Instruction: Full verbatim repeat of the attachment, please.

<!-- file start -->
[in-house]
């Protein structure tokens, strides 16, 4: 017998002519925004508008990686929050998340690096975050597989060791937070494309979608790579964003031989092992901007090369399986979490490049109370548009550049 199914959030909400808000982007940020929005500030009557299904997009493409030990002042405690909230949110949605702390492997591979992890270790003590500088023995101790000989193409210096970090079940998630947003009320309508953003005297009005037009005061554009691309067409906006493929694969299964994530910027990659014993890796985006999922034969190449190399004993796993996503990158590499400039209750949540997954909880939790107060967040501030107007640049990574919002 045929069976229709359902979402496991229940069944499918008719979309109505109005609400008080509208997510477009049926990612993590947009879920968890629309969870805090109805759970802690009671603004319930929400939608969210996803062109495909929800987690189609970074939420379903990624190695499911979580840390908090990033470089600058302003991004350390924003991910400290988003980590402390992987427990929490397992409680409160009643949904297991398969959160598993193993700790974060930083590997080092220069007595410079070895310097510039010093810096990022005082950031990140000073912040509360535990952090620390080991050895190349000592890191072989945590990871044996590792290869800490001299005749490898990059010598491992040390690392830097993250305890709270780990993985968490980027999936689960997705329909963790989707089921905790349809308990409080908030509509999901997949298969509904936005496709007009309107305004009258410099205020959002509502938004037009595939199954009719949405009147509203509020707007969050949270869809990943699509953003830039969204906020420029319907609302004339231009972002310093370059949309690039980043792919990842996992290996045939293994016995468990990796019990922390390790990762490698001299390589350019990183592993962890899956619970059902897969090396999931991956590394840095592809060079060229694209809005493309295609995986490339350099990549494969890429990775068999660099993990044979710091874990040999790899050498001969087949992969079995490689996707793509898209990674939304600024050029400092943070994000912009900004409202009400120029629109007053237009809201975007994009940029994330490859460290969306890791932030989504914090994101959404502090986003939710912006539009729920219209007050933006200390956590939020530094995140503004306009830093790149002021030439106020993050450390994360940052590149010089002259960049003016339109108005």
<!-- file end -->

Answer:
[in-house]
């Protein structure tokens, strides 16, 4: 017998002519925004508008990686929050998340690096975050597989060791937070494309979608790579964003031989092992901007090369399986979490490049109370548009550049 199914959030909400808000982007940020929005500030009557299904997009493409030990002042405690909230949110949605702390492997591979992890270790003590500088023995101790000989193409210096970090079940998630947003009320309508953003005297009005037009005061554009691309067409906006493929694969299964994530910027990659014993890796985006999922034969190449190399004993796993996503990158590499400039209750949540997954909880939790107060967040501030107007640049990574919002 045929069976229709359902979402496991229940069944499918008719979309109505109005609400008080509208997510477009049926990612993590947009879920968890629309969870805090109805759970802690009671603004319930929400939608969210996803062109495909929800987690189609970074939420379903990624190695499911979580840390908090990033470089600058302003991004350390924003991910400290988003980590402390992987427990929490397992409680409160009643949904297991398969959160598993193993700790974060930083590997080092220069007595410079070895310097510039010093810096990022005082950031990140000073912040509360535990952090620390080991050895190349000592890191072989945590990871044996590792290869800490001299005749490898990059010598491992040390690392830097993250305890709270780990993985968490980027999936689960997705329909963790989707089921905790349809308990409080908030509509999901997949298969509904936005496709007009309107305004009258410099205020959002509502938004037009595939199954009719949405009147509203509020707007969050949270869809990943699509953003830039969204906020420029319907609302004339231009972002310093370059949309690039980043792919990842996992290996045939293994016995468990990796019990922390390790990762490698001299390589350019990183592993962890899956619970059902897969090396999931991956590394840095592809060079060229694209809005493309295609995986490339350099990549494969890429990775068999660099993990044979710091874990040999790899050498001969087949992969079995490689996707793509898209990674939304600024050029400092943070994000912009900004409202009400120029629109007053237009809201975007994009940029994330490859460290969306890791932030989504914090994101959404502090986003939710912006539009729920219209007050933006200390956590939020530094995140503004306009830093790149002021030439106020993050450390994360940052590149010089002259960049003016339109108005």